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News Items – September 23, 2020

news items logo oneWest Virginia groups urge passage of new federal relief package
WV Metro News
“Despite these challenges, Congress has failed to pass any meaningful COVID relief for families and communities since March, and most of the programs that were passed have since expired with the crisis no less challenging.” The letter came from groups like The West Virginia Center on Budget and Policy, the National Association of Social Workers West Virginia, American Friends Service Committee West Virginia, West Virginia Citizen Action Group, the West Virginia Education Association, American Federation of Teachers West Virginia and others.

National Association of Social Workers says funding issues leading to delay in licensing
KBTX
The National Association of Social Workers Texas is seeing a link between a lack of funding and COVID-19 impacting licensing for social workers. Will Francis, Executive Director of the National Association of Social Workers Texas, says this issue with funding and employment was happening before the coronavirus pandemic. “We were already in a major backlog, so we already saw some delays. We were actually moving towards getting better, but then COVID-19 came. That put that at a stop. It decreased their ability to work over time. Some of them didn’t have laptops and that sort of made us take a step back,” said Francis.

Karen Carnabucci is a member:
Celebrating recovery in the time of COVID
Lancaster Online
Karen Carnabucci, a licensed clinical social worker and alterative therapist, agrees that during this time of enforced isolation, uncertainty and collective trauma caused by the COVID-19 pandemic that people in recovery may be struggling. “When we feel threatened or scared we risk going to very old and not-so-healthy behaviors,” Carnabucci says. “I think that we have to be alert to what is healthy and what is self-destructive — and certainly that could be using substances, reusing substances, even though somebody has been in recovery for a while.”

What types of interventions promote women’s entrepreneurship?
Brookings Institute
While COVID-19 has fundamentally changed the way we all live and work, the pandemic has not affected all equally. It has brought to light existing disparities in both our health and economic systems. Women and people of color are more likely to be essential workerswith a higher share of employment in health care, social work, and grocery—putting them at greater risk of exposure.

Victor Armstrong is a member:
Stress from coronavirus pandemic takes a toll on people’s mental health
News & Observer
More than 6.6 million Americans, about 2% of the population, have tested positive for coronavirus, and more than 195,000 have died of COVID-19. But the mental health effects of the pandemic and the economic fallout touch a far larger number of people…. “The behavioral health challenges brought on by this pandemic are great,” Victor Armstrong, director of the Division of Mental Health, said during a press conference. “As a state, we must be prepared to address the long-lasting stressors presented by this pandemic.”

Sonyia Richardson is a member:
CLT Forward: Another Level Counseling & Consultation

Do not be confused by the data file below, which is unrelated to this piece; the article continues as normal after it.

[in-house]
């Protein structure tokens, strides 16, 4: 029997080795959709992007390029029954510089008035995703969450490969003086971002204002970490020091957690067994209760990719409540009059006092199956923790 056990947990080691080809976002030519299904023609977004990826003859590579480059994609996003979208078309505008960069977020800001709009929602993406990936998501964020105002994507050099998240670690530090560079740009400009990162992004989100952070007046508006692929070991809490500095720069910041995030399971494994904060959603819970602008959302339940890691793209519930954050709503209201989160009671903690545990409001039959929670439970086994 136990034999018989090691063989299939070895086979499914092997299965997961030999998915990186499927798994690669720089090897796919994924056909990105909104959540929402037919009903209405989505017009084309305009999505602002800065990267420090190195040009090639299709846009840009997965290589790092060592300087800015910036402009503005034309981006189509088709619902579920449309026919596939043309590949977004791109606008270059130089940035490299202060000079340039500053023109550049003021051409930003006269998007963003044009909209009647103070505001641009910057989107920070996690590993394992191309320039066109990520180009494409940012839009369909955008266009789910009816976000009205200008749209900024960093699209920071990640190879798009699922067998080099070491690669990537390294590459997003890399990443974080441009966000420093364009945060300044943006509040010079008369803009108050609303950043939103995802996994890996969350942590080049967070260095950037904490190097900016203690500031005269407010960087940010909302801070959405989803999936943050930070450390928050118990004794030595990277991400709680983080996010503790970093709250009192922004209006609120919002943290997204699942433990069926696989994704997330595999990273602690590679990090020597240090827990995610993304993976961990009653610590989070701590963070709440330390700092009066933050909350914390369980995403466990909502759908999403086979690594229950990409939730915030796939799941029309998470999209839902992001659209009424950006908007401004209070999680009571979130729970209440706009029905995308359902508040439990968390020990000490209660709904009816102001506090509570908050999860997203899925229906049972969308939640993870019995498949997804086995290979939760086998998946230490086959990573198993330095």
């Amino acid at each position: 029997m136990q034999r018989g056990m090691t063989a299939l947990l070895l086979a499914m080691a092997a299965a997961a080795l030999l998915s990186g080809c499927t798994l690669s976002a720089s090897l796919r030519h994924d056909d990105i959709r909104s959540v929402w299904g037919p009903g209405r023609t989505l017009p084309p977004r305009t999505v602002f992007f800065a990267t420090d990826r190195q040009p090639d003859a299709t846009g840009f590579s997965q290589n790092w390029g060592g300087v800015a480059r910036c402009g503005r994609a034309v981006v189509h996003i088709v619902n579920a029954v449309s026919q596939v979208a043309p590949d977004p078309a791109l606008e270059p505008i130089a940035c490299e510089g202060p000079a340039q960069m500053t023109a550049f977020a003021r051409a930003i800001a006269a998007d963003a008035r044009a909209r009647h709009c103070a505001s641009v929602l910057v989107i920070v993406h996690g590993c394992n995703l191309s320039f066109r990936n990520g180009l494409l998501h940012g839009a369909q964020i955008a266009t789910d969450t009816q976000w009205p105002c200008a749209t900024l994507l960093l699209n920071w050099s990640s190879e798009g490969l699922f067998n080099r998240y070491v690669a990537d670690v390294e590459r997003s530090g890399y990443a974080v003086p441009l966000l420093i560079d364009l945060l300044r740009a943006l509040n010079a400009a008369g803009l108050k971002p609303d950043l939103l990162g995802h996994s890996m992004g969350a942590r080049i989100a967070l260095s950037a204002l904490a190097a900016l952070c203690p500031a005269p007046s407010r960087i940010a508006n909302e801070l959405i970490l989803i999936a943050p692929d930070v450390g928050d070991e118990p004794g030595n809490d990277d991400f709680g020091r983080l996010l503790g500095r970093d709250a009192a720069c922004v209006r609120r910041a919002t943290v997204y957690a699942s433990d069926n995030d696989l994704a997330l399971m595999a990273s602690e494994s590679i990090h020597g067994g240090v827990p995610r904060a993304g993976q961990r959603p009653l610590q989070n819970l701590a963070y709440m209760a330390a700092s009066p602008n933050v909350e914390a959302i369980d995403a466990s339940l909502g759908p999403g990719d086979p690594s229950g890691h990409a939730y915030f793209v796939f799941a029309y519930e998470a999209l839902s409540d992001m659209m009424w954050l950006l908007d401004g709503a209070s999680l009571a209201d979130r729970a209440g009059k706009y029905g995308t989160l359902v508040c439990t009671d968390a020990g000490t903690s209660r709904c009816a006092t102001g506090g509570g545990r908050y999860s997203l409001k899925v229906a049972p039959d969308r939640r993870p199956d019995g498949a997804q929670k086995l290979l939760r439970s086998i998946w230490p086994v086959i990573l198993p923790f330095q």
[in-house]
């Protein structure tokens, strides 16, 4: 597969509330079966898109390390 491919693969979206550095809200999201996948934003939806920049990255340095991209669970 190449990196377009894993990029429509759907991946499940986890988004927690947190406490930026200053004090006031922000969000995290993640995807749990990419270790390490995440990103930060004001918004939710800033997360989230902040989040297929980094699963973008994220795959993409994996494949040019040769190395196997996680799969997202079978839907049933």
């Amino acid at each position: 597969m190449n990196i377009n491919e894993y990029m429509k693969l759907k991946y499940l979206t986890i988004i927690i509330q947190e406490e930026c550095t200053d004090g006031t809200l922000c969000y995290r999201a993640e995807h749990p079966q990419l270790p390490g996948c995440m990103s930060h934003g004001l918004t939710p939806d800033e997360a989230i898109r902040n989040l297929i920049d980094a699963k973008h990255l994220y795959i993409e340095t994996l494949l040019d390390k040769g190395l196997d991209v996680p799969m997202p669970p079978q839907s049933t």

Charlotte Business Journal
Prior to starting Another Level Counseling and Consultation, Sonyia Richardson directed the university counseling center at a historically Black university. She enjoyed working with individuals of color and helping them with the mental health challenges they faced while in higher education. But the job offered little in the way of flexibility for her young children or in growth potential. In 2007, Richardson started Another Level Counseling in Charlotte’s University City. The practice provides counseling services to individuals, families and couples.

[Video] Social workers speak out against Buffalo mayor’s plan to pair them with police officers
MyTwinTiers.com
Social workers in Buffalo are speaking out against the mayor’s plan to pair them with police officers. They rallied Thursday night in front of Buffalo City Hall. The social workers say the city’s plan to have social workers respond to mental health calls with police puts them in an unfair position. “This proposed plan is putting social workers in the position of having to simultaneously calm and attend to people experiencing mental health concerns, while also having to de-escalate the police,” one of the speakers said. “That is way too much pressure to put one person who is already taxed.”

Sheilah Gauch is a member:
‘He woke up an altogether different child’: Marshfield family speaks on living with PANDAS/PANS
Wicked Local Marshfield
PANDAS, Pediatric Autoimmune Neuropsychiatric Disorders Associated with Streptococcal Infections, and PANS, Pediatric Acute-onset Neuropsychiatric Syndrome, occur when misdirected immune responses cause inflammation on a child’s brain. This inflammation causes the child to experience severe symptoms ranging from obsessive compulsive disorder, tics and anxiety to personality changes, sensory issues and restrictive eating…. Sheilah Gauch has an extensive professional background in mental health; a licensed independent clinical social worker with a master’s in social work from Boston College, she’s worked in the field for over 20 years and is currently the principal of a therapeutic day school in Newton.

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